Joined: Sep 29, 2003
From: la, home of Tiki Ti
|Posted: 2013-10-24 1:14 pm  Permalink|
Sorry for the double post, thought presale was coming weeks later, but it is up for presale at cocktailkingdom.com with a release date of December 10th
“POTIONS OF THE CARIBBEAN:
500 YEARS OF TROPICAL DRINKS AND THE PEOPLE BEHIND THEM,”
BY JEFF BERRY
For the Conquistadors, the Caribbean was "New Spain." For Victorian England, Jamaica was "The New Riviera." Chicago mobsters transformed Havana into "The Las Vegas Of The Caribbean," while Tiki-crazed tourists remade Puerto Rico into "Hawaii In The Atlantic." Since Columbus first stumbled on the Caribbean, invading hordes have continually tried to turn it into something else -- and with every reinvention of the region came a reinvention of its drinks.
Potions of the Caribbean strains five centuries of this fascinating history through a cocktail shaker, serving up 77 vintage Caribbean drink recipes -- 16 of them “lost” recipes that have never before been published anywhere in any form, and another 19 that have never been published in book form. Even more delicious are the stories of the people who created, or served, or simply drank these drinks. People like William Dampier, the 17th-century “pirate of exquisite mind” who plundered native cities but collected native recipes ... José “Sloppy Joe” Abeal, who became an overnight celebrity when Prohibition brought millions of thirsty Americans to his sleepy Havana saloon ... Conrad Hilton, the bible-thumping tycoon who used drinking and gambling to kickstart modern Caribbean tourism ... mysterious Egyptian mixologist Joe Scialom, who escaped a Cairo prison to bring a new style of cocktail to the islands ... restaurateur “Trader Vic” Bergeron, whose faux-Polynesian Tiki drinks turned the West Indies into a surrogate South Pacific ... and hard-drinking novelists Ernest Hemingway and Graham Greene, who hated each other almost as much as they loved frozen Daiquiris.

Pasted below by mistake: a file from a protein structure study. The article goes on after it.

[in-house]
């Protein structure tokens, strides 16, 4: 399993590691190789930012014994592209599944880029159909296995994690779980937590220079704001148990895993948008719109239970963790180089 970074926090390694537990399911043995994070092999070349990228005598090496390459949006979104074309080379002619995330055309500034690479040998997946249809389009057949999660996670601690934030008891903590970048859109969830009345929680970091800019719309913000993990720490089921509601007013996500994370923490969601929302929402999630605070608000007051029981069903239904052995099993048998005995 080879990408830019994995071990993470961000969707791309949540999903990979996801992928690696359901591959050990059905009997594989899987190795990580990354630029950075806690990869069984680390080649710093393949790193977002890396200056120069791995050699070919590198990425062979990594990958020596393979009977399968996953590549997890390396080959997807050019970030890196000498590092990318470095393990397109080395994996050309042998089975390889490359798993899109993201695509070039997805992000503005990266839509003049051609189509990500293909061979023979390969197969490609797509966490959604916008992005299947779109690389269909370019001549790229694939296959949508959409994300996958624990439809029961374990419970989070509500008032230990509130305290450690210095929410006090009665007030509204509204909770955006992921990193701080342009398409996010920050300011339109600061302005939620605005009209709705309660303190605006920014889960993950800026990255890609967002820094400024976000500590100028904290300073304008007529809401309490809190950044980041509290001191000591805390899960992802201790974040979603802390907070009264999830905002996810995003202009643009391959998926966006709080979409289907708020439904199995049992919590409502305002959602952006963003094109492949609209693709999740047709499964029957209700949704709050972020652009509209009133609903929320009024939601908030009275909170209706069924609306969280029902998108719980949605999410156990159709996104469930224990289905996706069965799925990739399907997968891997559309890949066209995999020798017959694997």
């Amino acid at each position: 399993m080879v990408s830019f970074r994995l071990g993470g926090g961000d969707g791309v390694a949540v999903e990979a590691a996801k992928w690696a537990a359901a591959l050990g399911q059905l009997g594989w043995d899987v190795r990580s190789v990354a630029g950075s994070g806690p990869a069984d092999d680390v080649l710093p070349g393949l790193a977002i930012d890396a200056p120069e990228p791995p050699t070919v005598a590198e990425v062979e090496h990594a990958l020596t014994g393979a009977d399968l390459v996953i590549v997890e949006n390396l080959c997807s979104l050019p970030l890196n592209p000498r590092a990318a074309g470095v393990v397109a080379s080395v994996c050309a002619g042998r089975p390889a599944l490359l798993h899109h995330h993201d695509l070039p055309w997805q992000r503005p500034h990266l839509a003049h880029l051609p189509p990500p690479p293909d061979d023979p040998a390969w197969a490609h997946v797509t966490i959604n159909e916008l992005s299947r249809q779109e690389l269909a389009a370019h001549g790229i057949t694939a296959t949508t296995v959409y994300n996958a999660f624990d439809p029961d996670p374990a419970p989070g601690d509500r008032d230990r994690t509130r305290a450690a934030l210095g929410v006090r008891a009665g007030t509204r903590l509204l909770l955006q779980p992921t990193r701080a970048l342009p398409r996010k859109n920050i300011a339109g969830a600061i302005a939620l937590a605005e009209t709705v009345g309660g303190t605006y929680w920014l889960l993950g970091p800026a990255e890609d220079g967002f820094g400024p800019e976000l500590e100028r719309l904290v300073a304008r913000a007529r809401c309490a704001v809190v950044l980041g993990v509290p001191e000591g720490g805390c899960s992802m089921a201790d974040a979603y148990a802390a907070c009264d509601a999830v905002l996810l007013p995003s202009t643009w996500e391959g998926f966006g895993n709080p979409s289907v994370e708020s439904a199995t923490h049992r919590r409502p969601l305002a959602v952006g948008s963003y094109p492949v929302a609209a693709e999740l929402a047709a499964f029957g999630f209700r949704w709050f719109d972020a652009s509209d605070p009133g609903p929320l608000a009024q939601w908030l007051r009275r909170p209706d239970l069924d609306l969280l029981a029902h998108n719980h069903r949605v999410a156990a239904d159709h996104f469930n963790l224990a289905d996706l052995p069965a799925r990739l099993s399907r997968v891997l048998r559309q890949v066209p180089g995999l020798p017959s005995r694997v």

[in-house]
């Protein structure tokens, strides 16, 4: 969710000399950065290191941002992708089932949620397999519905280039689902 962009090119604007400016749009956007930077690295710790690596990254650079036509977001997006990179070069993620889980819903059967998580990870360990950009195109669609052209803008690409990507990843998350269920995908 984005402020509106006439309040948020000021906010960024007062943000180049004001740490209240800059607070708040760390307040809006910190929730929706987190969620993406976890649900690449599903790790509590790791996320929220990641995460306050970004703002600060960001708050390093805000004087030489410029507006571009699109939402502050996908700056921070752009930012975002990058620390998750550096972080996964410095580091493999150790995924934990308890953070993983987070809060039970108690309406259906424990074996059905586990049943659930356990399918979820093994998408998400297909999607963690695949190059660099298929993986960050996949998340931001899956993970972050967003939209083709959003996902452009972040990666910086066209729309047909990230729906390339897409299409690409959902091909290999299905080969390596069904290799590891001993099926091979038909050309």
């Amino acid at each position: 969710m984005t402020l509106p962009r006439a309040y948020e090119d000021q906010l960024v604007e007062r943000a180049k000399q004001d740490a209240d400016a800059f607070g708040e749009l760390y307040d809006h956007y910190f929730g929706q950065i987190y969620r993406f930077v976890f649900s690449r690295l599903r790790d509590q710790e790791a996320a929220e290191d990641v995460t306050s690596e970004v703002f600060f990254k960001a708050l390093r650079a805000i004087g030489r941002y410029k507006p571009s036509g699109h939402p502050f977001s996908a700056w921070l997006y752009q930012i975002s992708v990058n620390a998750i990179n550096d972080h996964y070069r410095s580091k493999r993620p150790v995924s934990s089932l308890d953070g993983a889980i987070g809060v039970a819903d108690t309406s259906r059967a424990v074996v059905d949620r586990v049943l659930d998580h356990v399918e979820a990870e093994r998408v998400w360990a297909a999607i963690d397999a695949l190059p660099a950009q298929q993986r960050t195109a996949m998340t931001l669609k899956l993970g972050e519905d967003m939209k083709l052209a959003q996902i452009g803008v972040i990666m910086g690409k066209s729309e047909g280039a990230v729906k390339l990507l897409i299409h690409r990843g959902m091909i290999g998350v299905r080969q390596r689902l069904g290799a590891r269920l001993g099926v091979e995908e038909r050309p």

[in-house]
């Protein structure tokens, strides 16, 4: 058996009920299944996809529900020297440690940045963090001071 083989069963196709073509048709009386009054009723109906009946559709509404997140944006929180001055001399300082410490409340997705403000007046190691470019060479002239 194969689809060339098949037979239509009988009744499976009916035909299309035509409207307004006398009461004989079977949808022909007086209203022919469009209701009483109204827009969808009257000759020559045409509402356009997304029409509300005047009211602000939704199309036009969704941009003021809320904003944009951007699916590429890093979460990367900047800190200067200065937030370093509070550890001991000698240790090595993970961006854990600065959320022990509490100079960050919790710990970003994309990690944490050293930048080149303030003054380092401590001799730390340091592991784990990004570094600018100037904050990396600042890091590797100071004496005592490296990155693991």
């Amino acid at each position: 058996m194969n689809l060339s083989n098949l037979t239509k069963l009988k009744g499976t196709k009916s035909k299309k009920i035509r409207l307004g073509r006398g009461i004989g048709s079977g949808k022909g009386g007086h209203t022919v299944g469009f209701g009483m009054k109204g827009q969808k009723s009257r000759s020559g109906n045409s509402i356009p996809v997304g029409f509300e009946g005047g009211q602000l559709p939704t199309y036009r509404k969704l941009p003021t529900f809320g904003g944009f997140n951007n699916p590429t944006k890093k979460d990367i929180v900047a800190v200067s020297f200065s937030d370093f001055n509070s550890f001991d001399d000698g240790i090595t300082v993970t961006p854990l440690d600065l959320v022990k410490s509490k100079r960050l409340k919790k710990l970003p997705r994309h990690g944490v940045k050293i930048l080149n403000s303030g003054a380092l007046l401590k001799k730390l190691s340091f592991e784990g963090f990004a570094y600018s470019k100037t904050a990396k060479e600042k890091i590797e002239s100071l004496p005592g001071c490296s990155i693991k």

As “a hybrid of street-smart gumshoe, anthropologist and mixologist” (The Los Angeles Times) and “the Indiana Jones of Tiki drinks” (The New York Times), Jeff “Beachbum” Berry is uniquely qualified to tell this epic story-with-recipes, lavishly illustrated with vintage graphics and rare historical photos.
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Praise for Beachbum Berry’s five previous books about tropical drinks (The Grog Log, Intoxica!, Taboo Table, Sippin’ Safari and Beachbum Berry Remixed):
“Mr. Berry’s lasting contribution may be in salvaging tropical drinks from decades of bad bartending.” -- Steven Kurutz, The New York Times
“Without Berry many cocktail recipes and bartender secrets might be lost to history, but his relentless research has paid off in spades, so we still can take a glimpse into the past and sip the drinks of our forefathers … I raise my coconut to Beachbum Berry.”
– Gary Regan, author of The Bartender’s Bible and The Joy of Mixology
“Jeff uncovers lost artefacts and recipes like no other ... his books are an exact extension of his own personality, as all good books should be.” -- Ian Cameron, Class magazine
“I wish I had either the depth of understanding (or the taste buds) of Jeff Berry when it comes to these tropical punches. As it is, I just follow him around and happily drink what he tells me to.” -- Ted Haigh, author of Vintage Spirits And Forgotten Cocktails